Outgoing Facebook security chief Alex Stamos called for major privacy changes

25 Jul 2018

Facebook on a mobile device. Image: AngieYeoh/Shutterstock

Alex Stamos wrote a note to staff in March, urging them to rethink the site’s approach to privacy in the wake of the Cambridge Analytica scandal.

The after-effects of the Cambridge Analytica furore are still being felt by Facebook.

In recent days, a memo from outgoing chief security officer Alex Stamos following the March scandal was obtained by BuzzFeed News. Within it, he was brutally honest about the changes needed at the company.

More transparency needed at Facebook

The memo, titled ‘A Difficult Week’, saw Stamos advocate for major transformations at Facebook, particularly in terms of data protection. He wrote: “We need to deprioritise short-term growth and revenue, and to explain to Wall Street why that is OK. We need to be willing to pick sides when there are clear moral or humanitarian issues. And we need to be open, honest and transparent about our challenges and what we are doing to fix them.”

The note circulated among Facebook staff six days after the Cambridge Analytica story was broken by The Observer and The New York Times. Shortly thereafter, Stamos confirmed he would be leaving the company by August. His exit from the company had been in the works for some time prior to revelations from whistleblower Christopher Wylie.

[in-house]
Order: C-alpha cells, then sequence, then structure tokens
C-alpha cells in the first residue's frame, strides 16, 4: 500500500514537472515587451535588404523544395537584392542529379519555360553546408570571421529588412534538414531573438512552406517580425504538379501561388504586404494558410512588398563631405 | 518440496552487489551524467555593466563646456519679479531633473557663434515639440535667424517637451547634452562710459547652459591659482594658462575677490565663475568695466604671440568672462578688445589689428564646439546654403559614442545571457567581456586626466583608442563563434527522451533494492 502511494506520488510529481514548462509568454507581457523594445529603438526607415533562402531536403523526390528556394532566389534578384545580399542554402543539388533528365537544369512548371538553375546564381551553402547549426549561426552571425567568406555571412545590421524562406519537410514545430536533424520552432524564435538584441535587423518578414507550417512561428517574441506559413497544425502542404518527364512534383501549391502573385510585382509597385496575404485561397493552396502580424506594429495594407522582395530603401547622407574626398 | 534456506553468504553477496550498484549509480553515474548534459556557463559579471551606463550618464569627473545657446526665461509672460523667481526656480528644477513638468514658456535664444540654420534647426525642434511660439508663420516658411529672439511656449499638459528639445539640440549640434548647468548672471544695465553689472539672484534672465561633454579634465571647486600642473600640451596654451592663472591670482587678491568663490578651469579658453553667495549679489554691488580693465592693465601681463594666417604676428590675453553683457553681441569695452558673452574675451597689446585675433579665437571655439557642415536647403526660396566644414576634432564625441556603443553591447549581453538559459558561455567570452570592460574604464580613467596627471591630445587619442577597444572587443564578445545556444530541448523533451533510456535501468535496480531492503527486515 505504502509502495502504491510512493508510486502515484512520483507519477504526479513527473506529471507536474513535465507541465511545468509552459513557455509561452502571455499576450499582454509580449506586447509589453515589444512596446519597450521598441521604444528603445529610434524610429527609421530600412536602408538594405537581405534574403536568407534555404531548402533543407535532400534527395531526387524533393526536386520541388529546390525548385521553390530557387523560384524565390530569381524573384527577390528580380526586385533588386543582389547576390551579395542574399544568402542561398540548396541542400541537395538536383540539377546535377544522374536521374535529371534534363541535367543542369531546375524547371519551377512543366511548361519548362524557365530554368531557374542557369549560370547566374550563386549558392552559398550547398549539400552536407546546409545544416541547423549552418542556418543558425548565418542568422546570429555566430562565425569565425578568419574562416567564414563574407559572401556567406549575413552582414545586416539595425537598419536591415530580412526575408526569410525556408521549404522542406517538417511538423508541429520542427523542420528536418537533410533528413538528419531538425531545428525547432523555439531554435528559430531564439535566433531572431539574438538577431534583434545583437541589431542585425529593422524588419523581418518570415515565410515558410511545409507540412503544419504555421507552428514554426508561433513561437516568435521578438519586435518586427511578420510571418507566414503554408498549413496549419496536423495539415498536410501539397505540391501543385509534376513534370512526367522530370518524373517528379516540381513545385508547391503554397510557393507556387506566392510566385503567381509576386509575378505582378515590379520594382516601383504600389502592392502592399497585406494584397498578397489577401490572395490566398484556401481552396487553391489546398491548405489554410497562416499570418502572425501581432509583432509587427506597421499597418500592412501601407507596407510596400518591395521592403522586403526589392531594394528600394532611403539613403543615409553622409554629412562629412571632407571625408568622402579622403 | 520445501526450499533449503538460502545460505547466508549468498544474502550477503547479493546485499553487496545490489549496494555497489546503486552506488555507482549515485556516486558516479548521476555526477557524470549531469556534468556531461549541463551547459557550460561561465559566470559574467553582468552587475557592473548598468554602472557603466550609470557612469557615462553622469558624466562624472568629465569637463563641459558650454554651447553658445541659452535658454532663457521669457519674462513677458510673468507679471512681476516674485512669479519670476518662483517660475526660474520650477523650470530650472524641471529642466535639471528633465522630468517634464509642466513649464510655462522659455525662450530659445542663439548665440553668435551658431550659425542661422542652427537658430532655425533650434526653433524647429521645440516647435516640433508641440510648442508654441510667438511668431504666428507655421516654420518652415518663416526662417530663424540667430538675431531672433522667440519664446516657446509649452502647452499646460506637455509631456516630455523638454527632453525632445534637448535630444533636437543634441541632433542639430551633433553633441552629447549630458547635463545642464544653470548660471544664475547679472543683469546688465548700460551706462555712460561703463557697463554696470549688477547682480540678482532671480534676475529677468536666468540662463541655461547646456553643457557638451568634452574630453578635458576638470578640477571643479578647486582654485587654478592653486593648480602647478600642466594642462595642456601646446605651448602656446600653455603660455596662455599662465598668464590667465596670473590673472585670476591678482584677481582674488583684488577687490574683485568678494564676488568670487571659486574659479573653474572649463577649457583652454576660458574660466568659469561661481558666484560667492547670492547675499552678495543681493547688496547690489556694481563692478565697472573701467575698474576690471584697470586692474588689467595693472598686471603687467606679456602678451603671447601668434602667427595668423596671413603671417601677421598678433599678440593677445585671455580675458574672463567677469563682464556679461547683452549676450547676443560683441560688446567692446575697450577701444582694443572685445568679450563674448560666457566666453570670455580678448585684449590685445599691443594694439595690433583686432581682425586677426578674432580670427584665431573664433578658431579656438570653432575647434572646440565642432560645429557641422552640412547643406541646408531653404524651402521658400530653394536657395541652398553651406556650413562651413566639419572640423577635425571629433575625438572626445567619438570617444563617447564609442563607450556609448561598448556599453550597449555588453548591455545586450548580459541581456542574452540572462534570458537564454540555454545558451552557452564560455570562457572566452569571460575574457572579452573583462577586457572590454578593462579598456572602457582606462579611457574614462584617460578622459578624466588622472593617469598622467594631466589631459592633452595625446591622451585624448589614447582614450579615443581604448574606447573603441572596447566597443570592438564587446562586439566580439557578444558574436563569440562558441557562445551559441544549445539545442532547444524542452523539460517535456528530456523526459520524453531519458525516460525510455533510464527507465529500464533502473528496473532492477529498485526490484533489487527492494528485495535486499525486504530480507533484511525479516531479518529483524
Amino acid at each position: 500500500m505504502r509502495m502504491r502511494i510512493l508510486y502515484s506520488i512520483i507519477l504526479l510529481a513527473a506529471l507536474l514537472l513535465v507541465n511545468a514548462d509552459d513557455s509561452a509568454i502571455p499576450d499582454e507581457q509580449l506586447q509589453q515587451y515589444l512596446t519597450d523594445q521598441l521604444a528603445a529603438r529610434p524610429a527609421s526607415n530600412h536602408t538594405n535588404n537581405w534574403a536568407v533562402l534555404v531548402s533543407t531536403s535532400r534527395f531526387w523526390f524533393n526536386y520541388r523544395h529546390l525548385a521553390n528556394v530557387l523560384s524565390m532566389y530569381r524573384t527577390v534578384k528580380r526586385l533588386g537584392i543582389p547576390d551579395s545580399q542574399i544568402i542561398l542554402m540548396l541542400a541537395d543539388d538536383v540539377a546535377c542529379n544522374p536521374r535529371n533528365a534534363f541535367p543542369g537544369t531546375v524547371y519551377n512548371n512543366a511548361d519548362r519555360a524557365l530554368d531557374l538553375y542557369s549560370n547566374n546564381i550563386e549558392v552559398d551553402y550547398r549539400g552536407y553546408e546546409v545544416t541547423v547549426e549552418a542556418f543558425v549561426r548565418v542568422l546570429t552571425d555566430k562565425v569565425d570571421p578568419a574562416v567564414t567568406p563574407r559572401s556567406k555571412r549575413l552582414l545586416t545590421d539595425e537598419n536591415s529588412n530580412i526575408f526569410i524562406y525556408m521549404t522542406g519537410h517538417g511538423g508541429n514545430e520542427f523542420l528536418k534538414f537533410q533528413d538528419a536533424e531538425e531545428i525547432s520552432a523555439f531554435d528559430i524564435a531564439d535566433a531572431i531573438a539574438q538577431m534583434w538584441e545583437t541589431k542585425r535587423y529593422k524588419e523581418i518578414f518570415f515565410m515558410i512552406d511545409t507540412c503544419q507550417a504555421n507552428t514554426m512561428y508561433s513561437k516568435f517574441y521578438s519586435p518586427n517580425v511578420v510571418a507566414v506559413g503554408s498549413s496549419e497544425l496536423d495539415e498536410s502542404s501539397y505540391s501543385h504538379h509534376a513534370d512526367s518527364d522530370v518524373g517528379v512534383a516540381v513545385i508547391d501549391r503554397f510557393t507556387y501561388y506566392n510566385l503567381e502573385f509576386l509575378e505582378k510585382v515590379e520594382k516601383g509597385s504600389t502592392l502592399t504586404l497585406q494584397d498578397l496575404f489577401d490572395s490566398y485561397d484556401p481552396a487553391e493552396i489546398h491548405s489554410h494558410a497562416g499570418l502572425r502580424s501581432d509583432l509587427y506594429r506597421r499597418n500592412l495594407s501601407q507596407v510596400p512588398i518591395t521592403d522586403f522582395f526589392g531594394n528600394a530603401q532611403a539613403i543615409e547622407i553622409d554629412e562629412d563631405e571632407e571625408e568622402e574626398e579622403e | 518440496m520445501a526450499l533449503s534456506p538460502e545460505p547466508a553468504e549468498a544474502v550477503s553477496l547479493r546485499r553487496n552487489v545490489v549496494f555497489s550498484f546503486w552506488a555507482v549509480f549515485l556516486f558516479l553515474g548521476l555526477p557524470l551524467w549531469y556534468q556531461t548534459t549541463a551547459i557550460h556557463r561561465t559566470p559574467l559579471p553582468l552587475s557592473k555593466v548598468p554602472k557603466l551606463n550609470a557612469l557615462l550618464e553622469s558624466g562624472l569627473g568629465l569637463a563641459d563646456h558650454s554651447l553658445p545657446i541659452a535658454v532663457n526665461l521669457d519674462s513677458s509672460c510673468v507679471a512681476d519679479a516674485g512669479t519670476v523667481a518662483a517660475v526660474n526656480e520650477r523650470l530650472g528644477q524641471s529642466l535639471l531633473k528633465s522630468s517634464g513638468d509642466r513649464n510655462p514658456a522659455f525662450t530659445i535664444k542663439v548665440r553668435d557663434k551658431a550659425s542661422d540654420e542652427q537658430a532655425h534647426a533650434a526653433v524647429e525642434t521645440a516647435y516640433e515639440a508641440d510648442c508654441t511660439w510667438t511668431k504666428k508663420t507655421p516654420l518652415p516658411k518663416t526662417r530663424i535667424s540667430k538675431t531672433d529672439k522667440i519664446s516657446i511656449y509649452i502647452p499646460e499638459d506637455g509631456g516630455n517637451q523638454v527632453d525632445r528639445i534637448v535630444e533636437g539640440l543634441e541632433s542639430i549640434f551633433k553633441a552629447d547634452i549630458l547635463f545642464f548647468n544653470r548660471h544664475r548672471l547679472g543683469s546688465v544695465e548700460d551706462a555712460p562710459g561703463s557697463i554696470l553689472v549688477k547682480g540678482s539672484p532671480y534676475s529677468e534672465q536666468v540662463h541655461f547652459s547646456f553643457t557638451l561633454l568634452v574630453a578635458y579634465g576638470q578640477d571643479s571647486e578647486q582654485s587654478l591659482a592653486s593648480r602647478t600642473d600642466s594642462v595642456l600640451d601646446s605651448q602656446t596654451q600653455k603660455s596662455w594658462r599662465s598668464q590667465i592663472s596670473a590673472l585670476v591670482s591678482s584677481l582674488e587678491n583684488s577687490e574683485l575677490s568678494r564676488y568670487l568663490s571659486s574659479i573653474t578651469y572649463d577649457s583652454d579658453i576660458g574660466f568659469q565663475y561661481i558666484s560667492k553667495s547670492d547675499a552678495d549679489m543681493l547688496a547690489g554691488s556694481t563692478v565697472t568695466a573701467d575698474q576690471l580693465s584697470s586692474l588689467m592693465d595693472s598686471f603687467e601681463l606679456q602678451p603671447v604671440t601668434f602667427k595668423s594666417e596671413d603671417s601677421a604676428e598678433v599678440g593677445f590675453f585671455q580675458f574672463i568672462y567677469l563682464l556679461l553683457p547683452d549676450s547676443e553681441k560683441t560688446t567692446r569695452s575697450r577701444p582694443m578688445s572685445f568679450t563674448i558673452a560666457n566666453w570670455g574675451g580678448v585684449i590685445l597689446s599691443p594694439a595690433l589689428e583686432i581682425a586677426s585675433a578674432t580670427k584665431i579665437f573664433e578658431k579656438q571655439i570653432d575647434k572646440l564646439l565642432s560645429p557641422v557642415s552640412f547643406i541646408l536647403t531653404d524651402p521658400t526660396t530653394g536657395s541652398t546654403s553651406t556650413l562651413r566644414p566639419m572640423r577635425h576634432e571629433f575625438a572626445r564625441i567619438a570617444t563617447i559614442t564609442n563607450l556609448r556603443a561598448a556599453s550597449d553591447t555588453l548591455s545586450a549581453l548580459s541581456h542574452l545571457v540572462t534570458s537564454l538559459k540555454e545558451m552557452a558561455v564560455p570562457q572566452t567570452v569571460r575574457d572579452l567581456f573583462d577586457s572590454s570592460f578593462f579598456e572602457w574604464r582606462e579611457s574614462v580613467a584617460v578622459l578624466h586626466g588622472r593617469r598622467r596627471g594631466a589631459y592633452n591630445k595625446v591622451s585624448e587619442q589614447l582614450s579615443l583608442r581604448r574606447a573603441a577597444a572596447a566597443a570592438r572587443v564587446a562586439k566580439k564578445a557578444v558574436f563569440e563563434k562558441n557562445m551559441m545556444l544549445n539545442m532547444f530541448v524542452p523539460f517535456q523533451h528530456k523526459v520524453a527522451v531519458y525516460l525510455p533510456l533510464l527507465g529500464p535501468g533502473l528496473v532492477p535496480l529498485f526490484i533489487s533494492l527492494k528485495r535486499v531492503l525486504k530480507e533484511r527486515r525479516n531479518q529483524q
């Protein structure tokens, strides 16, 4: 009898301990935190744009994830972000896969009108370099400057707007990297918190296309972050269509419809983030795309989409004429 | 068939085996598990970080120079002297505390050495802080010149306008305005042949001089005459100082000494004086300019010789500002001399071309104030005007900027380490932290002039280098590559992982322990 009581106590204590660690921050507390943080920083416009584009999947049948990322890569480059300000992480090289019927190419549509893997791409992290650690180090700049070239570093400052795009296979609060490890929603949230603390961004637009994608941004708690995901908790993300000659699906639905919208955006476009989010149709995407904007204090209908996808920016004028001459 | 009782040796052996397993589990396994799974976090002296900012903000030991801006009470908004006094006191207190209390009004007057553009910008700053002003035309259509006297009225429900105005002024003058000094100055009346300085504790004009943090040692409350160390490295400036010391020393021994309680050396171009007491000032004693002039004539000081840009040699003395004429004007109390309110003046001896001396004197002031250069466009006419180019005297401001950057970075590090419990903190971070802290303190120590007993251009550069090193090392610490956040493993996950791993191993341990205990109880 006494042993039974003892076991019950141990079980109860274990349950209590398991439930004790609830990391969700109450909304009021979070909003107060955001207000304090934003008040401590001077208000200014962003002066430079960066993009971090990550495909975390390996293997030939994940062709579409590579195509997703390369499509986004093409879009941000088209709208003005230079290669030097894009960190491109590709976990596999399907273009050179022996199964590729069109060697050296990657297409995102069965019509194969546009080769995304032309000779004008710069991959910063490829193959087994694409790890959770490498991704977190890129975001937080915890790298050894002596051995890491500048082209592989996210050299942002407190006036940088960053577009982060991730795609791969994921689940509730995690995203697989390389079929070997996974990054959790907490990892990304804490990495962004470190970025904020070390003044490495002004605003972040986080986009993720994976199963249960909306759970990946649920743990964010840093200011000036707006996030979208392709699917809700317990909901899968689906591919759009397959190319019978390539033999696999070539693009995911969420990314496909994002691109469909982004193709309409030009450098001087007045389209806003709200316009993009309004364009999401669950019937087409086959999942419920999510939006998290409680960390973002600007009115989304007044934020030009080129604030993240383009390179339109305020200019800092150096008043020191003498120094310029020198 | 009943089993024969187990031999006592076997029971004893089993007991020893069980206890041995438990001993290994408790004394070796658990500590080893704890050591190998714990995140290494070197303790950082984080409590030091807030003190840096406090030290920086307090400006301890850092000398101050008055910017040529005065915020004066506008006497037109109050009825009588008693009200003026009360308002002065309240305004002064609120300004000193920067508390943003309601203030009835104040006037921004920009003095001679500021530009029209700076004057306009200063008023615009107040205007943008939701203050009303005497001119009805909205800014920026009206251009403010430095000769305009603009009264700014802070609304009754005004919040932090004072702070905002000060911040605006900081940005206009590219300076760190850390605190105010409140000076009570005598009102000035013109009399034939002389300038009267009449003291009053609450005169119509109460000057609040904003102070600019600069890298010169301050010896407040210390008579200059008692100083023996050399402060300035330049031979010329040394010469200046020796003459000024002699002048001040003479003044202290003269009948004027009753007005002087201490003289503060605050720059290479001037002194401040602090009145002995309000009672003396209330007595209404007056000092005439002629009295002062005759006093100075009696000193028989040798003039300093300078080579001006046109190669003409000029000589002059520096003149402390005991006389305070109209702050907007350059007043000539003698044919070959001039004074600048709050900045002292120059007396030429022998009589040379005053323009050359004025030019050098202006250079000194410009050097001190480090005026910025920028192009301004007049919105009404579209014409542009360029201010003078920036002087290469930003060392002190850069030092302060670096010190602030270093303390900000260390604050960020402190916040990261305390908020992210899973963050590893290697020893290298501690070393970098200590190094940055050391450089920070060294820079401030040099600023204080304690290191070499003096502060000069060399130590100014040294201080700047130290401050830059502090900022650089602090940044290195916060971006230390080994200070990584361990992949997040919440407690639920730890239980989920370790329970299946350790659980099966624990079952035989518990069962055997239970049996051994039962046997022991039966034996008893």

Stamos also accepted criticism for Facebook’s methods of dealing with security during the US election of 2016, saying: “I was the chief security officer during the 2016 election season, and I deserve as much blame (or more) as any other exec at the company.”

An uphill battle

Stamos noted that Facebook was facing an uphill battle in terms of regaining the trust of its users and responding to the criticism of detractors.

According to the company, major efforts are being made to mitigate the risk of interference and manipulation of public opinion on its platform. Reuters reported that officials confirmed they would be looking out for such instances on the network ahead of the mid-term elections in the US later in 2018.

The company has also launched more tools to help identify and classify political advertisements and fact-check content. However, CEO Mark Zuckerberg was recently criticised for citing Holocaust denials as an example of an untrue statement that would not be taken down from the platform if it was posted in a sincere manner.

Facebook’s news feed manager, Tessa Lyons, said that the company was making headway in refining how fact-checkers label false information, adding that posts from sites that distribute large amounts of so-called ‘fake news’ would be ranked lower than other more trustworthy outlets.

Facebook on a mobile device. Image: AngieYeoh/Shutterstock

Ellen Tannam was a journalist with Silicon Republic, covering all manner of business and tech subjects